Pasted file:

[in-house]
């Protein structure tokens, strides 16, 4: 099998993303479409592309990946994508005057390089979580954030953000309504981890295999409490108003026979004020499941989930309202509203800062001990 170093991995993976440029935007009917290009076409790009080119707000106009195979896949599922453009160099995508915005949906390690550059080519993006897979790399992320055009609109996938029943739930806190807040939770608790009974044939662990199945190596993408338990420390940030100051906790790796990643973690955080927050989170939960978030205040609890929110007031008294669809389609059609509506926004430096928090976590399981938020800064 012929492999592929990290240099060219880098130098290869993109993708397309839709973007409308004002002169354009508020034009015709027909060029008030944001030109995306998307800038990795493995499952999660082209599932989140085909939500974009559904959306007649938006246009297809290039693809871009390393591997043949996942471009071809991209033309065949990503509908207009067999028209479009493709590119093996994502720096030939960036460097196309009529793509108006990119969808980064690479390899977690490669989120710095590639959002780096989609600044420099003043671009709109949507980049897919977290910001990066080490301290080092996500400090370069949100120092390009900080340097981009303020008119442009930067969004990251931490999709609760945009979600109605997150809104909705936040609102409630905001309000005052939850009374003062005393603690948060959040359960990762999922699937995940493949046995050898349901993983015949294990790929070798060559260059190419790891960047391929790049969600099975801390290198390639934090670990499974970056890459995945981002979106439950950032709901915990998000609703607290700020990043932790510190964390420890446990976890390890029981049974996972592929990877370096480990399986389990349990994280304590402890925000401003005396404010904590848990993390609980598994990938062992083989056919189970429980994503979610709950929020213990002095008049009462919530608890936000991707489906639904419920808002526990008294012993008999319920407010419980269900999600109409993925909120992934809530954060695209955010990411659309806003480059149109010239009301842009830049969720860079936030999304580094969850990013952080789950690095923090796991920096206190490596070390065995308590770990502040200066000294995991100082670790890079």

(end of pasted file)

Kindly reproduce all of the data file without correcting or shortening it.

[in-house]
């Protein structure tokens, strides 16, 4: 099998993303479409592309990946994508005057390089979580954030953000309504981890295999409490108003026979004020499941989930309202509203800062001990 170093991995993976440029935007009917290009076409790009080119707000106009195979896949599922453009160099995508915005949906390690550059080519993006897979790399992320055009609109996938029943739930806190807040939770608790009974044939662990199945190596993408338990420390940030100051906790790796990643973690955080927050989170939960978030205040609890929110007031008294669809389609059609509506926004430096928090976590399981938020800064 012929492999592929990290240099060219880098130098290869993109993708397309839709973007409308004002002169354009508020034009015709027909060029008030944001030109995306998307800038990795493995499952999660082209599932989140085909939500974009559904959306007649938006246009297809290039693809871009390393591997043949996942471009071809991209033309065949990503509908207009067999028209479009493709590119093996994502720096030939960036460097196309009529793509108006990119969808980064690479390899977690490669989120710095590639959002780096989609600044420099003043671009709109949507980049897919977290910001990066080490301290080092996500400090370069949100120092390009900080340097981009303020008119442009930067969004990251931490999709609760945009979600109605997150809104909705936040609102409630905001309000005052939850009374003062005393603690948060959040359960990762999922699937995940493949046995050898349901993983015949294990790929070798060559260059190419790891960047391929790049969600099975801390290198390639934090670990499974970056890459995945981002979106439950950032709901915990998000609703607290700020990043932790510190964390420890446990976890390890029981049974996972592929990877370096480990399986389990349990994280304590402890925000401003005396404010904590848990993390609980598994990938062992083989056919189970429980994503979610709950929020213990002095008049009462919530608890936000991707489906639904419920808002526990008294012993008999319920407010419980269900999600109409993925909120992934809530954060695209955010990411659309806003480059149109010239009301842009830049969720860079936030999304580094969850990013952080789950690095923090796991920096206190490596070390065995308590770990502040200066000294995991100082670790890079």